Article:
RUESSELSHEIM, Germany (AP) -- Thousands of workers at General Motors factories in Europe demonstrated Thursday, hoping to save their jobs at Adam Opel AG and the troubled U.S. automaker's other European operations.
Opel's red-brick factory in the gritty western German town of Ruesselsheim provided the backdrop for the main rally, where thousands of workers fear losing their jobs as GM reported a $9.6 billion fourth-quarter loss amid the worst U.S. auto sales climate since 1982.
"There is only one single chance, and that is spinning off Opel and Vauxhall from the GM group," Klaus Franz, Opel's top employee representative, told 15,000 workers gathered at the plant.
Foreign Minister Frank-Walter Steinmeier, who will face Chancellor Angela Merkel in elections this fall, said at least five European countries would need to cooperate to save Opel.
"That is not easy. There is no model for that," Steinmeier said at the rally.
About 1,000 workers rallied at another Opel factory in Eisenach. Demonstrations or work stoppages were also planned in Kaiserslautern, as well the Vauxhall division in Britain, and other sites in Austria, France, Spain and Hungary.
At the home of GM's Saab division in Trollhattan, Sweden, thousands of workers, union members and residents gathered to show their support one of the region's main job providers.
Images from broadcaster TV4 showed banners urging investors to "Buy Saab," while others called for the resignation of Sweden's Industry Minister Maud Olofsson for refusing to aid the car maker. Last week, Sweden's government rejected a plea for public funding for Saab, which filed for bankruptcy protection.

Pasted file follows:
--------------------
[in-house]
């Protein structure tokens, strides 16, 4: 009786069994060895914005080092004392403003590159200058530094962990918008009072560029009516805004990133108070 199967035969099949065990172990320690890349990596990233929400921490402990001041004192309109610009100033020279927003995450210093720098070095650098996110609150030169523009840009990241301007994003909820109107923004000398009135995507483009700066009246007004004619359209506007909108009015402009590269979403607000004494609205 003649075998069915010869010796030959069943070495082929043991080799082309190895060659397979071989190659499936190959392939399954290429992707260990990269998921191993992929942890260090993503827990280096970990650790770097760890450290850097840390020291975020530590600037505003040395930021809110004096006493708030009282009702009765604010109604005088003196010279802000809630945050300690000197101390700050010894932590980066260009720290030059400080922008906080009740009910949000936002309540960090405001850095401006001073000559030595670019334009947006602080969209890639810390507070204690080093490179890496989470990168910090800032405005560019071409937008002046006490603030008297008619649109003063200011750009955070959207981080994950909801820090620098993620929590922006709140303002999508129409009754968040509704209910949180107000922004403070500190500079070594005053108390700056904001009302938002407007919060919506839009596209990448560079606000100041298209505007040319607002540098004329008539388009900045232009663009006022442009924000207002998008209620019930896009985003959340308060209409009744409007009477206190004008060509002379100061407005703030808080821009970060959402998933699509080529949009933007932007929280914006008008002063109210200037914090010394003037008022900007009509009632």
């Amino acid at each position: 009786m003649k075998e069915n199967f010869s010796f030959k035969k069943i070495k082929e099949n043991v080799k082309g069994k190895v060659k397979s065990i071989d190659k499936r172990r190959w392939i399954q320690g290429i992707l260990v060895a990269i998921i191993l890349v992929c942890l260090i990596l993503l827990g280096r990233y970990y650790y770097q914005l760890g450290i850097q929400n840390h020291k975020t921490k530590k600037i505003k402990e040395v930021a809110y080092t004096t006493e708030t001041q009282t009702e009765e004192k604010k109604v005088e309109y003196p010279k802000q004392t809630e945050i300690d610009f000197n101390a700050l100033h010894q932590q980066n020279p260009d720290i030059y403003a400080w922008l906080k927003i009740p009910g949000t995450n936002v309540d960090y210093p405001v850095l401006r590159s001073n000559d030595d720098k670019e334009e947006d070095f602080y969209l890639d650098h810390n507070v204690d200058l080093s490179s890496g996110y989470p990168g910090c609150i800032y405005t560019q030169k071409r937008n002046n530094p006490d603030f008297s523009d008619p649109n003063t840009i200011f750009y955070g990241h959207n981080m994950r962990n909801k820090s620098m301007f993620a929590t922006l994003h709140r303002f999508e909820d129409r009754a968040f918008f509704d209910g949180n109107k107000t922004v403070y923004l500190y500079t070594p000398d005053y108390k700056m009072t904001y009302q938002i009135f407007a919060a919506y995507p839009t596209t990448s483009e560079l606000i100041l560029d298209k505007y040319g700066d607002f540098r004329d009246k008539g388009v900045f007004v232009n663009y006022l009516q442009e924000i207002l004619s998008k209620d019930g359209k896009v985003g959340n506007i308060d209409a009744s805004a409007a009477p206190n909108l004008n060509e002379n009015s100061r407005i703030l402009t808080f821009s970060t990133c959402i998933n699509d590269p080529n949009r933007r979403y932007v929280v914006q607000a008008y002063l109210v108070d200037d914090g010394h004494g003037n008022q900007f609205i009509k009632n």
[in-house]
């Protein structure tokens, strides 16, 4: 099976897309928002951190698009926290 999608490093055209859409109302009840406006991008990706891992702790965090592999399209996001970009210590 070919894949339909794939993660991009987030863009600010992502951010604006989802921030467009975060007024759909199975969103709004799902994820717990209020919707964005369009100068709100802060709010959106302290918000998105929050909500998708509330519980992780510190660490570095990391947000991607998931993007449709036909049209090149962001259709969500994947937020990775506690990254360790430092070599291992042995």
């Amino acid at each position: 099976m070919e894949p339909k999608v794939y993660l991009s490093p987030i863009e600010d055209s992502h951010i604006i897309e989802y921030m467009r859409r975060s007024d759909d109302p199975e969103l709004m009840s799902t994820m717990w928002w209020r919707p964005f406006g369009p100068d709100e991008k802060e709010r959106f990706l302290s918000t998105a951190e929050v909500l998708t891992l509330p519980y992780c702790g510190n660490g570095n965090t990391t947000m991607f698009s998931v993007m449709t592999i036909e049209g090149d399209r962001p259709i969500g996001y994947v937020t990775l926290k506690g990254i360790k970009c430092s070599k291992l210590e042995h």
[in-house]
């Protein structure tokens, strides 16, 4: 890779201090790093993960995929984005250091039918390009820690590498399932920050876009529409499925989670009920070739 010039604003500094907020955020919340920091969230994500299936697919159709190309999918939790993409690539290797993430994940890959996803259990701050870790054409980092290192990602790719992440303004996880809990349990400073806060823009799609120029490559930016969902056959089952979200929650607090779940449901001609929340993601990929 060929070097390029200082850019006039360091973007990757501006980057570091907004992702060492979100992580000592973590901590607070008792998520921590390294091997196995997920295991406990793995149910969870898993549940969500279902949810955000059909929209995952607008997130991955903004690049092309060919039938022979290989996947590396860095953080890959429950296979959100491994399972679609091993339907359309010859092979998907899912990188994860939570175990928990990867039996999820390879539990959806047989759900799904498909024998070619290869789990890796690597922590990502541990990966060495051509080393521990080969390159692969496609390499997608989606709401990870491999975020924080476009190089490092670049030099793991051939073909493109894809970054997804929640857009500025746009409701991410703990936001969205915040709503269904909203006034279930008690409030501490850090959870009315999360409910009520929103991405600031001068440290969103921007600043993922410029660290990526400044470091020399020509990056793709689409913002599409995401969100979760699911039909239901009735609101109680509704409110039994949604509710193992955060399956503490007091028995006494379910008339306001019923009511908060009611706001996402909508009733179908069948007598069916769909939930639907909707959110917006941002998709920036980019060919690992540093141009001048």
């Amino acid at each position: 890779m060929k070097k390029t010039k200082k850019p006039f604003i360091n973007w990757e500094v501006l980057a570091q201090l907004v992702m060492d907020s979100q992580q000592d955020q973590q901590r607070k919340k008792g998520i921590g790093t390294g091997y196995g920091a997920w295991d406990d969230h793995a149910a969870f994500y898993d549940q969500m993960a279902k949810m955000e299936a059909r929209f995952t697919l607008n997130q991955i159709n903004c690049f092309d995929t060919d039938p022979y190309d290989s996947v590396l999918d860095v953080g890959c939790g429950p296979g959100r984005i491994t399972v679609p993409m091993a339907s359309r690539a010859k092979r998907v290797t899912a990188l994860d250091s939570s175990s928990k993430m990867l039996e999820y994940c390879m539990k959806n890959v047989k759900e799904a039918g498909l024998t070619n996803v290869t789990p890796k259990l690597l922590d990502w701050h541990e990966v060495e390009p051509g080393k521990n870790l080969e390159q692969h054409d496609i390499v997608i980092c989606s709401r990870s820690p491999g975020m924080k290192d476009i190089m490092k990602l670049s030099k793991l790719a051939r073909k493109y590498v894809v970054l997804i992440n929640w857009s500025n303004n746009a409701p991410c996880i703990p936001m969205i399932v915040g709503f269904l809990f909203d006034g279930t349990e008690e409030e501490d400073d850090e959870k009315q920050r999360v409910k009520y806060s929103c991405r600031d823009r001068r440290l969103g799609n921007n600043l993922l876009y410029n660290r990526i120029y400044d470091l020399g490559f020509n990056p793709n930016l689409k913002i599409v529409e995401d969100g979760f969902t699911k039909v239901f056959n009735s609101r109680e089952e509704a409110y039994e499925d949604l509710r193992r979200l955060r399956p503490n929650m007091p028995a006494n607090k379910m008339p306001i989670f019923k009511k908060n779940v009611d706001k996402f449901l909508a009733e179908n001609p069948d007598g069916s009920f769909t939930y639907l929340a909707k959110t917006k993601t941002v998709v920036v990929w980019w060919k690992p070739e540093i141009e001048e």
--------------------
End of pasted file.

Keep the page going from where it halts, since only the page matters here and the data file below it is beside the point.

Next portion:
Opel's employee council has called for General Motors Corp. to be open to new partners, as well as government support. Analysts have said however that it would be difficult to separate Opel from GM because it is too closely integrated into the company.
Opel employs about 25,000 workers in Germany and builds cars in Belgium, Poland, Portugal and Britain. Together with suppliers, Saab employs around 15,000 workers in Sweden.
GM has announced it would cut 47,000 jobs globally by the end of the year -- 19 percent of its work force -- with jobs outside the U.S. accounting for 26,000 of the reductions. The company has sought some $6 billion in support from foreign governments to help its operations outside of the U.S.
Speaking in Berlin, German Chancellor Angela Merkel said her government will only consider assistance for Opel when it and GM present a "sustainable company concept" for the future.
"Only then can we consider what kind of (aid is) necessary," Merkel said.
Associated Press writer Louise Nordstrom in Stockholm contributed to this report.